It wasn’t until last month when I started having problems at my restaurant job and had a moving conversation with my mother on the phone last month that I realized how much fear was controlling and ruling my life.
It was a conversation that turned me very introspective and gleaned the truth that “fear really had me by the neck.”
This fear was very subtle, career-related, based on past traumas and linked to limiting beliefs.
Me: “Oh my gosh mom, I’m not a fearless person after all. I’m full of fear and it’s not helping my case right now. It’s probably going to bring about exactly what I don’t want! Shit, I’m going to read that book about the Fear Cure!”
Momma Dearest: “Yes you do! It looks great and I’m going to read it too.”
In Lissa Rankin’s The Fear Cure, Fear is found out, defined, discerned, and used to find places in ourselves that need healing. Fear is said to be at the very core of all-things bad in our lives. It contributes to:
- disturbing dreams
- missed opportunities
- lost love
- diminished confidence
- and even illness!
“However, the type of fear that causes the above is defined as False Fear.”
False fear exists only in our imagination and results from the stories we tell ourselves about the things that happen in our lives. It’s when our body is stuck in the stress response when cortisol levels and heart rates are high-ready to help you in a fight-or-flight situation.
True Fear is the fear that can save you or your loved one’s life in a real threatening situation involving possible starvation, an attacker, or even a close call on the highway.
“Nowadays it’s rare that life or limb is genuinely threatened but our amygdala in the primordial brain can’t tell the difference.”
So it’s up to us to give ourselves a break and take the time to discern the fear and remind ourselves that it won’t be the death of us to give that presentation or bomb that interview. You’d do better without all that extra stress and lack of sleep anyway.
I found it fascinating that our culture shames the idea of fear but at the same time is totally fear-driven through press, policy, language, and advertising.
False fear is sneaky and wears many disguises. Stress, worry, and anxiety are also versions of fear.
Think about it. Lissa lays it out beautifully in the following passage:
“When we’re stressed at work, are we not actually just afraid? Afraid of making mistakes, of disappointing our bosses, of harming someone we’re responsible for helping, of being perceived as unprofessional, of speaking up for what we believe is right, of killing the patient/losing the bid/letting the deal slip through our fingers? Aren’t we afraid of getting passed up for the promotion, losing our relevance, getting demoted, being fired, and winding up unable to support the family? Aren’t we afraid to demand shorter hours? Aren’t we terrified others will discover that we’re vulnerable and imperfect, when we expend so much energy trying to prove we’re professional superheroes? Many of us wear work stress as the most acceptable badge of honor but we also liberally admit that relationships are stressful. Parents are stressed with the kids. Spouses are stressed by each other. We’re stressed out whether to get married or have kids or break up, and we’re really stressed when we’re hopelessly in love with someone who doesn’t love us back.”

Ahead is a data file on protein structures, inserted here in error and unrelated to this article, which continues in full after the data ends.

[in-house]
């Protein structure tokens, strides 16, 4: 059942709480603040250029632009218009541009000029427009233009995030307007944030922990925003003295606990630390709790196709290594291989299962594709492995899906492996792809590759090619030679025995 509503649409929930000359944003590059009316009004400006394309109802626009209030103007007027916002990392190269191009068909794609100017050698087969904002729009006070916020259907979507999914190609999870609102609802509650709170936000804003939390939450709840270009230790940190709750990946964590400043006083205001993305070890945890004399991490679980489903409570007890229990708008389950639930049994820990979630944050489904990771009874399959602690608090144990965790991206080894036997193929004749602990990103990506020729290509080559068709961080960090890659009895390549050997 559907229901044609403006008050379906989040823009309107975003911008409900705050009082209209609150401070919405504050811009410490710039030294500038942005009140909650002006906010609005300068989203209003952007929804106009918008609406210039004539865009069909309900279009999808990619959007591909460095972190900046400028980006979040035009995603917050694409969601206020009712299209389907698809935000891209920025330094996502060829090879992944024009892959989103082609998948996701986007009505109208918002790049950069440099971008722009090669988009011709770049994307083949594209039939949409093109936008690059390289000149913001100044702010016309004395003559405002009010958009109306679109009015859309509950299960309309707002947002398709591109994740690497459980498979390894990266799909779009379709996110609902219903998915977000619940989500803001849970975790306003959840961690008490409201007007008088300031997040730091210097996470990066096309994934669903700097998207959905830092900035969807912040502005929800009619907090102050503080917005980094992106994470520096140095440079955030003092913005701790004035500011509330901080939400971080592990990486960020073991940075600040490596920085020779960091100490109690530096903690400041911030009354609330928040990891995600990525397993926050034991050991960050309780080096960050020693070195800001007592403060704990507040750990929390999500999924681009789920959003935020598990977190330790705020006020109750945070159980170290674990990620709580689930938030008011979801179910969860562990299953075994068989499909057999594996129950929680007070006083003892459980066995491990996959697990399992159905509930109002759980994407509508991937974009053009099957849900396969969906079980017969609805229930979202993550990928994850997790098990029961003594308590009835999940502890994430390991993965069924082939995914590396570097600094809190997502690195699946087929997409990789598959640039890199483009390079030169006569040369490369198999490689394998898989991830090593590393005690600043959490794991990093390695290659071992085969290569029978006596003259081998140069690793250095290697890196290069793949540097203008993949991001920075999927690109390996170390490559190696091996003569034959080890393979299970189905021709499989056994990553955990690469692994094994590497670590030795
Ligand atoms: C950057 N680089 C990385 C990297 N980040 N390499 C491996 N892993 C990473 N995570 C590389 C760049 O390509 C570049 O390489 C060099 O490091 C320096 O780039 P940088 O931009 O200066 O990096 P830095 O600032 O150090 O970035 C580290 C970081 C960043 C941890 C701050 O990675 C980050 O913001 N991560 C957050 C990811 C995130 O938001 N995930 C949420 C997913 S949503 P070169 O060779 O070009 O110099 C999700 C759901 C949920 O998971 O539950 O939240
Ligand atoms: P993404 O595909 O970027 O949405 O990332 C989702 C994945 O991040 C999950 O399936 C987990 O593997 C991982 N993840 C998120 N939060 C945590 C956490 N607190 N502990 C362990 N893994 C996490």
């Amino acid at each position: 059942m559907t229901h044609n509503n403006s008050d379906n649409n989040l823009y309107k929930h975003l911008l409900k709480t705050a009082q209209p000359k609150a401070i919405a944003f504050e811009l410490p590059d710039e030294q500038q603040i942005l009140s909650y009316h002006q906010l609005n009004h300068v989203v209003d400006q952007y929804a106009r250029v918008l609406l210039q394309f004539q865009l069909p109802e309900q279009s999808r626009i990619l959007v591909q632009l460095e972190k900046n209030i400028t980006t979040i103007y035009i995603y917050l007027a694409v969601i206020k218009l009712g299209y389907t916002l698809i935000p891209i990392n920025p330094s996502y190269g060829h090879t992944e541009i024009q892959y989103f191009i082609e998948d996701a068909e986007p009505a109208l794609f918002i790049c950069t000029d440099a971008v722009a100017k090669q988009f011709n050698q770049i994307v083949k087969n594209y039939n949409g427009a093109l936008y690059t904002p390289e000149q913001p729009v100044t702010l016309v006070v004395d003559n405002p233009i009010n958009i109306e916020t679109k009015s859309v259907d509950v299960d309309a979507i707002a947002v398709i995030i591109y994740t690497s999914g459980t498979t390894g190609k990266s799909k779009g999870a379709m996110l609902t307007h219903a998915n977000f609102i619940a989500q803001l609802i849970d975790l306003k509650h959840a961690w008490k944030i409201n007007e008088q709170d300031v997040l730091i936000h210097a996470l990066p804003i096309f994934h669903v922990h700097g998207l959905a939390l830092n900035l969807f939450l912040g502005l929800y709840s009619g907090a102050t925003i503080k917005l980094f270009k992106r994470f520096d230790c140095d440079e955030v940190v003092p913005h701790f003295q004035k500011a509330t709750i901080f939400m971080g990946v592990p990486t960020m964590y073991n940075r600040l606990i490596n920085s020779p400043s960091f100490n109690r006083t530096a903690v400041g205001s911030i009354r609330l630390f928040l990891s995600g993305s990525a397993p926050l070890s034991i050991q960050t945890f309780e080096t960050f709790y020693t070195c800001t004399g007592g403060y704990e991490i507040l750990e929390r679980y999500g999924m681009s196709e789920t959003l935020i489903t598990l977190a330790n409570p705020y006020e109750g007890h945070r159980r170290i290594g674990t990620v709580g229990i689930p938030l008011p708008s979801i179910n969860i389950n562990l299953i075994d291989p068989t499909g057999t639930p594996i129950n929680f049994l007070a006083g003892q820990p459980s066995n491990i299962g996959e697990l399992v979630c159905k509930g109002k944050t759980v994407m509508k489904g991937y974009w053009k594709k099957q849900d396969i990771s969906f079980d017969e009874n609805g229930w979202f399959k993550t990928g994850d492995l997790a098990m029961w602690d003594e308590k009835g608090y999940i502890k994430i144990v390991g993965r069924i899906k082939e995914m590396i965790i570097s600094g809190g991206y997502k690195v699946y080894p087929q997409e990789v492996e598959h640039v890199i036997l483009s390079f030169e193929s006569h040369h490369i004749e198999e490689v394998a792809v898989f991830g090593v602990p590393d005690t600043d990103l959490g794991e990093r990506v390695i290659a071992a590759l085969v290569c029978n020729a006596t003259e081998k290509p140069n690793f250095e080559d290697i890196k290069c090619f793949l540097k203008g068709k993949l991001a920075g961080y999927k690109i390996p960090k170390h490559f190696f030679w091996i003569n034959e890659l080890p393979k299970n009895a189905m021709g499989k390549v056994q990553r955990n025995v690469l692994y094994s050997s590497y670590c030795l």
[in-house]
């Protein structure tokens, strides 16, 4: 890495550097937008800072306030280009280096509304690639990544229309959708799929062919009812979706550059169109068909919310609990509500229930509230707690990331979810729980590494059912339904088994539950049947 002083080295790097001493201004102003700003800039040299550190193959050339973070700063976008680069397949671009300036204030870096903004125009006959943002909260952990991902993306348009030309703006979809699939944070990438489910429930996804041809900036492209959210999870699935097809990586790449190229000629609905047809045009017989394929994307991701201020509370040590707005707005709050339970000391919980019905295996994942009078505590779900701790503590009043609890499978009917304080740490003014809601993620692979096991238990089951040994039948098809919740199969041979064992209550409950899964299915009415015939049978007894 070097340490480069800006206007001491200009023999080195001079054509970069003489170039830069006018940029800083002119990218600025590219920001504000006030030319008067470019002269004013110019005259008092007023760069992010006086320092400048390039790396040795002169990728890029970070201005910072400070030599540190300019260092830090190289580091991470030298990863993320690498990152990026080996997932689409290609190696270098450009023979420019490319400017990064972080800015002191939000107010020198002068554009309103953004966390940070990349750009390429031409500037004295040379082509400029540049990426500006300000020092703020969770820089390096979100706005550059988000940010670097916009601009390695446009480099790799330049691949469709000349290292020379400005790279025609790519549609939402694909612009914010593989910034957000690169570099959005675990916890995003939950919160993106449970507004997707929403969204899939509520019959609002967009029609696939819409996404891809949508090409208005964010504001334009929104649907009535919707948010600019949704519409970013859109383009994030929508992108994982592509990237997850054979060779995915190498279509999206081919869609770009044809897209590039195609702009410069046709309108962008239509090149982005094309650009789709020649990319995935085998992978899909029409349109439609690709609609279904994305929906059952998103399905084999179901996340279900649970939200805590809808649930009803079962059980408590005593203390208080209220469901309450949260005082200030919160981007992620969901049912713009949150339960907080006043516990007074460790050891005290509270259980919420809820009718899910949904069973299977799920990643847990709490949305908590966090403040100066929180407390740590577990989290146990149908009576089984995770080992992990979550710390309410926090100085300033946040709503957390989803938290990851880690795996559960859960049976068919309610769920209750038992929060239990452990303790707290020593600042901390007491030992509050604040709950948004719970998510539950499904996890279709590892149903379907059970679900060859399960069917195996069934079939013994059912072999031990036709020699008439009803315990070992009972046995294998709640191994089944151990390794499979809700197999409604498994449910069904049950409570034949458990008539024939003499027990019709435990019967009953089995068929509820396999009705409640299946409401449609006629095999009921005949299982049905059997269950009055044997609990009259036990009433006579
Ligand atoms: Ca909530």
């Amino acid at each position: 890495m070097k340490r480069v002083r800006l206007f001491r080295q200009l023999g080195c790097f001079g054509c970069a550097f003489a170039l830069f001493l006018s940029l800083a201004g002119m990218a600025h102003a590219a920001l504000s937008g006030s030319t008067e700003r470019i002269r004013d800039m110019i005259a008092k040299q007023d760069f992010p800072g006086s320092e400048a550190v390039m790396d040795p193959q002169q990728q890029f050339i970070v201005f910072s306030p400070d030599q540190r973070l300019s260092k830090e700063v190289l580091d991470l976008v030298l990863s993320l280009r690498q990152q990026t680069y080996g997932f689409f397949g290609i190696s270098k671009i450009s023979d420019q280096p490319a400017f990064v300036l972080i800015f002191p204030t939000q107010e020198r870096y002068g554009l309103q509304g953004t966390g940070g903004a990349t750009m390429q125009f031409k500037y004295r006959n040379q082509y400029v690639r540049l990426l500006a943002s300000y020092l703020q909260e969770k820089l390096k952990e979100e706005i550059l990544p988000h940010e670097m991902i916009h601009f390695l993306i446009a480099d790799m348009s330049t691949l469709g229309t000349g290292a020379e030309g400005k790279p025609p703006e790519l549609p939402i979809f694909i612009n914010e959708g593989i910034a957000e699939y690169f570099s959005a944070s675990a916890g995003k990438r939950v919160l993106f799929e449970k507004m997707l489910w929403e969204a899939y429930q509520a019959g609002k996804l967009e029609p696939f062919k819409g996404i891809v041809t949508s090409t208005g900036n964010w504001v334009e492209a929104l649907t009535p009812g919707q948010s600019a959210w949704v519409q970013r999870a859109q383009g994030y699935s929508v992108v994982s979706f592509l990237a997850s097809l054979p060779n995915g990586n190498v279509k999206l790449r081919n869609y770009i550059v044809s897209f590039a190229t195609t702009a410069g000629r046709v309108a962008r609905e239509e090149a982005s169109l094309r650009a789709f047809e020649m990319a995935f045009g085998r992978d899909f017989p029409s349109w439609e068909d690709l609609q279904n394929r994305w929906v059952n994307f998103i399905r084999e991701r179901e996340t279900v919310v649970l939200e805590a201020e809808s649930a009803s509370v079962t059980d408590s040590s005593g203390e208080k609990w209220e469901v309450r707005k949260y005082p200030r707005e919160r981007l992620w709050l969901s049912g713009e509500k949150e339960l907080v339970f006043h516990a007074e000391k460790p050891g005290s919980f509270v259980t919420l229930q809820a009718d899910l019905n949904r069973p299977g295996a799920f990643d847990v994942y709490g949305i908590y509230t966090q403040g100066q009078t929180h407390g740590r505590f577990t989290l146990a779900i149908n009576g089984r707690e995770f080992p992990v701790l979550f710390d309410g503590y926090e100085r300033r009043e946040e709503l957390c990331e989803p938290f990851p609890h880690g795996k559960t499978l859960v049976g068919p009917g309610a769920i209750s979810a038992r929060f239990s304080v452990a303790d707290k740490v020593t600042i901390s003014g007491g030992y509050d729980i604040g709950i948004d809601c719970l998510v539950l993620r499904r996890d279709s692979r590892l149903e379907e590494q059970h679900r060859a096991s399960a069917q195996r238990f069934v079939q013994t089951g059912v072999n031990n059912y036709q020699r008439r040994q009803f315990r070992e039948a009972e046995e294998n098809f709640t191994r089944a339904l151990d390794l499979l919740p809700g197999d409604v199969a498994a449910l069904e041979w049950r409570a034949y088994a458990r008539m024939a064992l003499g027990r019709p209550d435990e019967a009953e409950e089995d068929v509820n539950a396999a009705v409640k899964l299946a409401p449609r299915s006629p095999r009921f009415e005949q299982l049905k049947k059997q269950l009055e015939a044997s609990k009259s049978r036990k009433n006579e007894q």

There is so much to talk about but the biggest takeaway from the study was the realization that I had a pessimistic explanatory style that was fertile ground for negativity! I never thought I was pessimistic but I did the exercises and realized the truth and that the subconscious mind is wired to produce whatever you put in. Most people I know tend to catastrophize events in their mind and worry constantly.
Worry is essentially negative visualization. Whatever it is you consistently visualize and focus on will eventually manifest. That’s powerful stuff we need to constantly remind ourselves to give ourselves a break and enjoy the pleasure that comes from imagining all the love and prosperity you desire.
It doesn’t matter where on your journey you are, reading The Fear Cure is a must! Controlling fear and our thoughts is the best thing you can do to take control of your life and your decisions. Don’t let that love escape, miss the chance to make an impression or be afraid to ask for what you deserve. The risks are always worth it when you’re following your authentic self/gut/core/truth.
Next time you worry, ask yourself if it’s life threatening and where it’s coming from. It should be more soothing and less scary when you question it.